BACKGROUND

There are many complications that patients experience after cardiothoracic surgery, including prolonged intubation, increased length of ICU stay, infection, cardiovascular and muscular deconditioning and decreased quality of life. To reduce post-surgical complication risk, pre-surgical rehabilitation (Prehab) has developed as a potential countermeasure. Prehab may include exercise training, nutrition counseling, social support, patient and family education, smoking cessation and weight management.

METHODS

Thirty-nine, high risk surgical patients scheduled for major cardiovascular surgery were referred to the Prehab program by their cardiovascular surgeon to prepare them for upcoming intervention. Each patient underwent pre- and post-assessments, to include a six-minute walk test (6MWT), hand grip dynamometry (GRIP), and 30-second chair stands (30SCS). Patients attended supervised exercise sessions twice weekly for at least 2 weeks leading up to their surgical procedure. The 60-minute session included symptom-limited aerobic and resistance training, along with education on nutrition and post-surgical expectations. Dependent samples t-tests were used to determine statistical significance for all pre-post comparison measures.

RESULTS

Average program duration was 6.3 ± 3.3 wk, average number of sessions attended was 9.9 ± 5.7 sessions and the average number of sessions per week was 1.7 ± 0.3 sessions per week. Patients exercised for 27.1 ± 5.0 min with a mean exercise heart rate at 20.7 ± 12.4 bpm above rest. There were significant increases in 30SCS (pre = 9.5 ± 4.2 reps vs. post = 11.3 ± 4.5 reps), 6MWT (pre = 343.2 ± 117.9 m vs. post = 386.1 ± 96.9 m) and MET-min -1 (pre = 64.8 ± 27.5 MET-min -1 vs. post = 87.6 ± 7.3 MET-min -1). There were no changes in weight (pre = 87.5 ± 19.7 kg vs. post = 87.7 ± 19.3 kg), BMI (pre = 29.0 ± 6.2 kg·m 2 vs. post = 29.0 ± 6.0 kg·m 2), or GRIP (15.5 ± 6.7 kg vs. post = 17.8 ± 9.6 kg). Regarding safety, 385 exercise sessions were completed by all patients and 7 sessions were deferred by the staff for clinical reasons. In addition, of the 422.5 patient-hours of exercise, no untoward events occurred.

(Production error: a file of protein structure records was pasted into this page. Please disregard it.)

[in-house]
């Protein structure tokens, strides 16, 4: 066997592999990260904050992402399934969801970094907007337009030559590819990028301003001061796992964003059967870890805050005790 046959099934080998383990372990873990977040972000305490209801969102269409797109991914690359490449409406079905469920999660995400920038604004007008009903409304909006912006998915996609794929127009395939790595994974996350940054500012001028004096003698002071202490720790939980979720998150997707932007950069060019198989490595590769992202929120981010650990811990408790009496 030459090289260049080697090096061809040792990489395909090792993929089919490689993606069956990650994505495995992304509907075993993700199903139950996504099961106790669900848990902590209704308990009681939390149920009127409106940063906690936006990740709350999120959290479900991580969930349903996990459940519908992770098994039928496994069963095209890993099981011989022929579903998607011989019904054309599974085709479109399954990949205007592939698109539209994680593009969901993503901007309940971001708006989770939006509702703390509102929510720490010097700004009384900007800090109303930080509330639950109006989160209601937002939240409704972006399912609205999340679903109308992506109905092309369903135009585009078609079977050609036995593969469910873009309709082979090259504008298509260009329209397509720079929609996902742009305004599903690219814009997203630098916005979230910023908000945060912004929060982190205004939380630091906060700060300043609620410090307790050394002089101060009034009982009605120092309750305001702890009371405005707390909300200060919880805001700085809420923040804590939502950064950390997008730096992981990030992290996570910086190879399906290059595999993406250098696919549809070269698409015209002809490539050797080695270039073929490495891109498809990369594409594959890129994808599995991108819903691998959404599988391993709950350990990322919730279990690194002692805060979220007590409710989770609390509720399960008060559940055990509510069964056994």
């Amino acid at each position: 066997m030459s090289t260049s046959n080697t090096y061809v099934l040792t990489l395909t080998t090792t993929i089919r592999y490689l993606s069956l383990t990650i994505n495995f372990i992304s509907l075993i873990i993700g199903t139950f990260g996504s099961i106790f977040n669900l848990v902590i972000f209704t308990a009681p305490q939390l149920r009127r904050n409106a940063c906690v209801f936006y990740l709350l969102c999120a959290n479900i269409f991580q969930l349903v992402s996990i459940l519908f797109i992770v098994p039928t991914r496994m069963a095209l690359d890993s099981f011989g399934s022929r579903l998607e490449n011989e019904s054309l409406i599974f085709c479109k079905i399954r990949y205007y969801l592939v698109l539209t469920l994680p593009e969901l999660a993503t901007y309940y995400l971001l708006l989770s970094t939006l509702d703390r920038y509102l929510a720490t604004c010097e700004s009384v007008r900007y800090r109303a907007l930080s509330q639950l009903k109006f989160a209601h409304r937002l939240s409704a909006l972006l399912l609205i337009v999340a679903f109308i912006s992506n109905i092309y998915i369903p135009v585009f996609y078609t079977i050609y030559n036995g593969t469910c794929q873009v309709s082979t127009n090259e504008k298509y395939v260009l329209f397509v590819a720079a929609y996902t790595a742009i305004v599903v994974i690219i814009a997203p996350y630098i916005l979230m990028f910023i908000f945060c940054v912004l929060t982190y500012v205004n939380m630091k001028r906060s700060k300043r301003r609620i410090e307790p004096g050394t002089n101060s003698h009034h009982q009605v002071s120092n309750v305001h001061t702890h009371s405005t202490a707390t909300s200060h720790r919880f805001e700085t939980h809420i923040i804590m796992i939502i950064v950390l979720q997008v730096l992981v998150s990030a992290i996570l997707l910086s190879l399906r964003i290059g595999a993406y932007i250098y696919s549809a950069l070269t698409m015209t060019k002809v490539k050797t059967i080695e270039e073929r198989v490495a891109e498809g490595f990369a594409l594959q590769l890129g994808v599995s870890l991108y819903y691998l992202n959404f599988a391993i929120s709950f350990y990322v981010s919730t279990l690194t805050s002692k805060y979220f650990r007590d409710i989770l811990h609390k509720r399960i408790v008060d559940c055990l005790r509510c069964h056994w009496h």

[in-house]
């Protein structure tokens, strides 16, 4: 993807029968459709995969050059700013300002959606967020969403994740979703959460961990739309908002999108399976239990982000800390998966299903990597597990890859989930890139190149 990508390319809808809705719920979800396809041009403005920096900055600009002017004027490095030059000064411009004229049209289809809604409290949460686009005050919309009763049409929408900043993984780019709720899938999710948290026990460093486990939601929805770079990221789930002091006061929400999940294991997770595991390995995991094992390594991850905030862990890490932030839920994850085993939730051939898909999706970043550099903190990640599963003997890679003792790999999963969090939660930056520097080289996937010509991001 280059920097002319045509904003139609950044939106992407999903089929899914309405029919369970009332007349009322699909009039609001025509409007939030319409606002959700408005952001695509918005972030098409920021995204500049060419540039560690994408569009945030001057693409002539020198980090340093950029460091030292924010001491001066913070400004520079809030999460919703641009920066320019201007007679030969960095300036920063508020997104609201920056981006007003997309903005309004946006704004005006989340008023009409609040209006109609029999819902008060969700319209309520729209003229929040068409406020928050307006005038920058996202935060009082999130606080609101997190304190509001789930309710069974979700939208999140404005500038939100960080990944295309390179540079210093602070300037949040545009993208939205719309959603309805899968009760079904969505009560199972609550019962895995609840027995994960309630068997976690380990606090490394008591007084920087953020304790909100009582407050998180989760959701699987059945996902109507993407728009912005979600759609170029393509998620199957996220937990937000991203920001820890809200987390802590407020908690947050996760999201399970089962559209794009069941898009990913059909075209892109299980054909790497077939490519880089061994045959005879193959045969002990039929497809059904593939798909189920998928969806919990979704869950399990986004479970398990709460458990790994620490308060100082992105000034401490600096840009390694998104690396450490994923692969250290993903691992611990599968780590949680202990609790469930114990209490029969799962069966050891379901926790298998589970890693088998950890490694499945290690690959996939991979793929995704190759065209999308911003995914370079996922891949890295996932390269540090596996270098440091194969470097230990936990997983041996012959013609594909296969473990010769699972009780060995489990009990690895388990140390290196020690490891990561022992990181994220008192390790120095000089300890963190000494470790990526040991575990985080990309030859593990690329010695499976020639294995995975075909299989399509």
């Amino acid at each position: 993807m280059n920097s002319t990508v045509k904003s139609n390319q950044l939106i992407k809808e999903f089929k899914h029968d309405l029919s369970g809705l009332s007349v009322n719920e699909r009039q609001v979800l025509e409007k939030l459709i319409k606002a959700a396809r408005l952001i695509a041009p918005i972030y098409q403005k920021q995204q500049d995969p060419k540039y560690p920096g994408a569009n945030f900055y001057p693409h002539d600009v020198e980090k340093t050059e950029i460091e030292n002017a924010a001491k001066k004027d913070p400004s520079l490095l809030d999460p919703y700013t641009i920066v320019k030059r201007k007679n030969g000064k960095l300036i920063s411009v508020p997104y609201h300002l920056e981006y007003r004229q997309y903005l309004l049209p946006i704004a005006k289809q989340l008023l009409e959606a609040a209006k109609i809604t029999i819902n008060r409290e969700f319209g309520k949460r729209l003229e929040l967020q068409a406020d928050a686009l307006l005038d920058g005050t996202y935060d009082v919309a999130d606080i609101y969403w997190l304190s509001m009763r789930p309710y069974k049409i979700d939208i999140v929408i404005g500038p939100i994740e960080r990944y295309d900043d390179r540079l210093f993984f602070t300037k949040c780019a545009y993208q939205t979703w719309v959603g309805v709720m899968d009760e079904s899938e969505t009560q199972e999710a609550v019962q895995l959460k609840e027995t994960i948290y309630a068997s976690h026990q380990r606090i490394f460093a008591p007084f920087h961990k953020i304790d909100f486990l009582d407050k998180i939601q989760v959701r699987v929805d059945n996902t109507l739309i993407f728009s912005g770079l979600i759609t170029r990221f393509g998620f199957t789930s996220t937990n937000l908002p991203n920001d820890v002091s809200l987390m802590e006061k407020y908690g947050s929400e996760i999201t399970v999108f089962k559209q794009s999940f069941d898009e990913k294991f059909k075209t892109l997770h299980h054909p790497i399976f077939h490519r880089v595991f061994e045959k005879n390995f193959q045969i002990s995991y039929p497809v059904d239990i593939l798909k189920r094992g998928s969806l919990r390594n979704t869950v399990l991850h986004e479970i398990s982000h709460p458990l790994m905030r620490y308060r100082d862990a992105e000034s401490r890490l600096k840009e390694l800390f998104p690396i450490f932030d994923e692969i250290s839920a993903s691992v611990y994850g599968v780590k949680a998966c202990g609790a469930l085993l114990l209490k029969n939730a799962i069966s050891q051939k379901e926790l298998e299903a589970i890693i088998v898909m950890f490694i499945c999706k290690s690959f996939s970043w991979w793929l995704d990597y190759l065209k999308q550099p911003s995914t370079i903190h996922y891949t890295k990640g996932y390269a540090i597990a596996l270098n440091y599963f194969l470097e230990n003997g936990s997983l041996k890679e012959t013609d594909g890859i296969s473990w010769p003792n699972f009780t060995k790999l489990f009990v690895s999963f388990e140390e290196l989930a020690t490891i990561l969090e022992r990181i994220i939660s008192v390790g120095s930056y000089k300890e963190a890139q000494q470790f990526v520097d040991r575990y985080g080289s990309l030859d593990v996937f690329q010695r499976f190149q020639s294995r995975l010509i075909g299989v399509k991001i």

CONCLUSION

Patients awaiting cardiovascular surgery can exercise safely at a low to moderate intensity and see improvements in functional capacity and muscular strength.

This content is only available as a PDF.
You do not currently have access to this content.